Eappens aim to make Woodward pay

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The Independent Online
JUST ONE day after the highest court in Massachusetts ruled that British au pair Louise Woodward had reached the end of criminal proceedings in the death of Matthew Eappen, the first page was turned in a civil suit filed by the baby's parents.

Lawyers for Deborah and Sunil Eappen went before the US District Court in Boston yesterday to initiate the case. As a first step Judge William Young granted a temporary 12-day injunction barring Woodward from spending any money earned from selling her story in the United States. She must notify the family and court of any contract she signs through book, film or newspaper deals. The court order would not affect any deals in England.

Judge Young said the Eappens had a strong case and reasonable chance of winning the wrongful death case, scheduled for 5 October, against Woodward.

Over the longer term, the Eappens will be seeking compensation and punitive damages from Woodward. While the sums involved were not specified in the filing, they could theoretically run to tens of millions of dollars. Applying any ruling to Woodward in Britain, however, would be complicated.

The civil trial could last months and reopen many of the wounds from last year's criminal trial. Woodward was represented at yesterday's injunction hearing by a new lawyer who will represent her in the suit, a well-known Boston civil defence lawyer, Norman Zalkind.

The Eappen family have announced the creation of the "Matty Eappen Foundation". Any money won in the case, the family said, would go to the foundation to fund child abuse research.

"We want to do all we can so this never happens again," said Matthew's mother, Deborah Eappen. "If there is any financial gain from this case, it should all go toward educating people about child abuse, about shaken baby syndrome."

Mrs Eappen, who, with her husband was staying with relatives in Chicago yesterday, added: "There is right and there is wrong. It is wrong for her to profit in any way from what she did to Matty. What she did was wrong, for her to benefit financially would be so wrong."

The suit, which was filed on Monday less than two hours after the Supreme Judicial Court issued its ruling on the criminal case, raises echoes of the OJ Simpson saga.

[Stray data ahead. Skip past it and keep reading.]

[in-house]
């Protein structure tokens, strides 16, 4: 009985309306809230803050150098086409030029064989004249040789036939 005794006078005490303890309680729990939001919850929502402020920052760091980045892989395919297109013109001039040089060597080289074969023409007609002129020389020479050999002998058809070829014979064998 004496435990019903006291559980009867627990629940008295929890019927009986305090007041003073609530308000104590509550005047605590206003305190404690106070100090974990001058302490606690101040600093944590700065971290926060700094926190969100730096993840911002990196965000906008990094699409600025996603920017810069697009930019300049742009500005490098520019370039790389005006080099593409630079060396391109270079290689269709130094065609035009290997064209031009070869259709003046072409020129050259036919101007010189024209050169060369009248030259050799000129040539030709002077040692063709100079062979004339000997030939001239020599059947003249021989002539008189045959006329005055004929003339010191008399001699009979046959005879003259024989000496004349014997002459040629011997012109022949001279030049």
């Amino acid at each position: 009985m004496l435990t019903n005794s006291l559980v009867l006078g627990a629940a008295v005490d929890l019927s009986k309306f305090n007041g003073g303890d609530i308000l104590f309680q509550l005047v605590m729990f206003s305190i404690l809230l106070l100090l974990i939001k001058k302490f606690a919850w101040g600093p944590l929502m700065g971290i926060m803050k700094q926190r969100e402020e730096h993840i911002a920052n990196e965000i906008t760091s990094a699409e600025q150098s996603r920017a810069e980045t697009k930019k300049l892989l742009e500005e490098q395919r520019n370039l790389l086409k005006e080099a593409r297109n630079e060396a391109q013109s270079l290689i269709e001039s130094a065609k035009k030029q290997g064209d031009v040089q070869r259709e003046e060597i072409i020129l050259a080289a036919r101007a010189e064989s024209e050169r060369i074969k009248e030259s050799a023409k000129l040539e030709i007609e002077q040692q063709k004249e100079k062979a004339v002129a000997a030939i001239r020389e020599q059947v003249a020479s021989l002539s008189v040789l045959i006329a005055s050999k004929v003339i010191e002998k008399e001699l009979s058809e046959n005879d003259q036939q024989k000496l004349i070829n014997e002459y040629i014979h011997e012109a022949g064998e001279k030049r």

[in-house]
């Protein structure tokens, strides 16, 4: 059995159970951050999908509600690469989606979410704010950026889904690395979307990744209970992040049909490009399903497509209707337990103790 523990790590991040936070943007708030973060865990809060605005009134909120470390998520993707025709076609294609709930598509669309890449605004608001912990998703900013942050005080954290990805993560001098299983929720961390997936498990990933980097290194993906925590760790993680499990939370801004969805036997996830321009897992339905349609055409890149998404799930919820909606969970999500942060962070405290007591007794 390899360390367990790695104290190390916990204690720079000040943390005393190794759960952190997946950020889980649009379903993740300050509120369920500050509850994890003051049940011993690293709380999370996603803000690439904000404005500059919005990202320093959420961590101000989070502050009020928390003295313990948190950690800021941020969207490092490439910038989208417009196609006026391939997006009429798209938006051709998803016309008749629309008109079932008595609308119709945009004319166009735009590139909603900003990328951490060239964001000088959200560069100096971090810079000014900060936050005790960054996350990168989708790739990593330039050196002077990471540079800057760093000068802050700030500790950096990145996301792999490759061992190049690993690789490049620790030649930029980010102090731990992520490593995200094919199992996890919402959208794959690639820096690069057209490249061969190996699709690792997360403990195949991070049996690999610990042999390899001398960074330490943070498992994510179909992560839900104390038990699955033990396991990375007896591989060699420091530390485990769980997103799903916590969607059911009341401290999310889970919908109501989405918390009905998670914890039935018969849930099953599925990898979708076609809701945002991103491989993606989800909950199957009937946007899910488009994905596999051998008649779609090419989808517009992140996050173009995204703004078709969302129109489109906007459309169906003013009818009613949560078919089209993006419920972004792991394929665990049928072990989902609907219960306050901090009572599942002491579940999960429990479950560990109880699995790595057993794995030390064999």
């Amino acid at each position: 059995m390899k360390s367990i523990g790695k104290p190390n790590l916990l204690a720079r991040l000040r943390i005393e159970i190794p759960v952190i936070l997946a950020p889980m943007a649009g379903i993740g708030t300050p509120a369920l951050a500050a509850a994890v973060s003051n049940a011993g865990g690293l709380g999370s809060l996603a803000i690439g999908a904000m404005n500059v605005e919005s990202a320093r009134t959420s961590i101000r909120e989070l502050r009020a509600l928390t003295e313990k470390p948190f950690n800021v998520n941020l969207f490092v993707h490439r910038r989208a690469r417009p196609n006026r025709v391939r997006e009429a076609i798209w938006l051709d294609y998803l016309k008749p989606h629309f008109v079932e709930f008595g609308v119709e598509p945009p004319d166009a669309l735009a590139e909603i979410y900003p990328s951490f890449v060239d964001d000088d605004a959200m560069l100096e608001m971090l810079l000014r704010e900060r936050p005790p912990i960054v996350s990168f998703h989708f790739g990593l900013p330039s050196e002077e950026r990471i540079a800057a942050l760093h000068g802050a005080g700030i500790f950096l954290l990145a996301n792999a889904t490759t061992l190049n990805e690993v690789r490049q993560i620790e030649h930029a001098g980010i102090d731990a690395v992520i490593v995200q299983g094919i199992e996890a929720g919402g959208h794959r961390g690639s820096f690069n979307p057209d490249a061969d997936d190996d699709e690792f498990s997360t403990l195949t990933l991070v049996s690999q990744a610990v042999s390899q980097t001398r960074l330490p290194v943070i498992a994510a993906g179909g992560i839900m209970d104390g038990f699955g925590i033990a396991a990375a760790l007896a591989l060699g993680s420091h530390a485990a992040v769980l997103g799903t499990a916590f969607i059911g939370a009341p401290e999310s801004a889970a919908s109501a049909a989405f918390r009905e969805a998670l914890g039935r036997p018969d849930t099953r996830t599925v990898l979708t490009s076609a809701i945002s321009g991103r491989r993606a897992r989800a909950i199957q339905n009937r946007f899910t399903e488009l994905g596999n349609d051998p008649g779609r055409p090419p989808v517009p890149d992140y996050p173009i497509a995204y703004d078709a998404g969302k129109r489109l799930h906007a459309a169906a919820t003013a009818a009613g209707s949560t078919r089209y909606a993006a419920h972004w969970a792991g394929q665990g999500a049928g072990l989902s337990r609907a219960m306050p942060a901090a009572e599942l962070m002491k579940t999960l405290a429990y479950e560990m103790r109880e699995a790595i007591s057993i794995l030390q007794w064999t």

He, too, faced civil wrongful death suits after his criminal trial and was finally ordered to pay damages totalling $33.5m (pounds 20.5m).

Winning a civil suit against Woodward should be much easier. Mr Simpson was acquitted of all criminal charges. Woodward faces her civil trial convicted of manslaughter. Moreover, while prosecutors in Woodward's criminal trial had to prove guilt beyond a reasonable doubt, the civil case needs only to demonstrate a "preponderance of evidence" that she was responsible for Matthew's death.

Whether the Eappens would prevail over Woodward once she is in Britain, beyond American jurisdiction, was less certain. Legal experts said the family, if they succeed in their US civil suit, would then have to go before a British court before any funds could be collected or before any ban on her making money from the case could be enforced.

Also ordered to appear at yesterday's injunction hearing was the junior lawyer sacked earlier this month from Woodward's defence team, Elaine Whitfield Sharp. Ms Sharp has been cited in news reports as complaining that while Woodward was a lodger in her home she was working behind her back with her mother, Susan, to secure book and newspaper contracts.

The Eappen lawyers were expected to submit copies of British newspaper articles to the court purporting to detail efforts that the Woodward family may have made to secure such deals.

But Woodward's criminal lawyers insisted she had made no attempt to secure media deals. "It is really unfortunate that this is happening," Barry Scheck commented yesterday. "To my knowledge, there are no such plans and I don't think it's going to happen. Nothing like this has been done by anybody at all."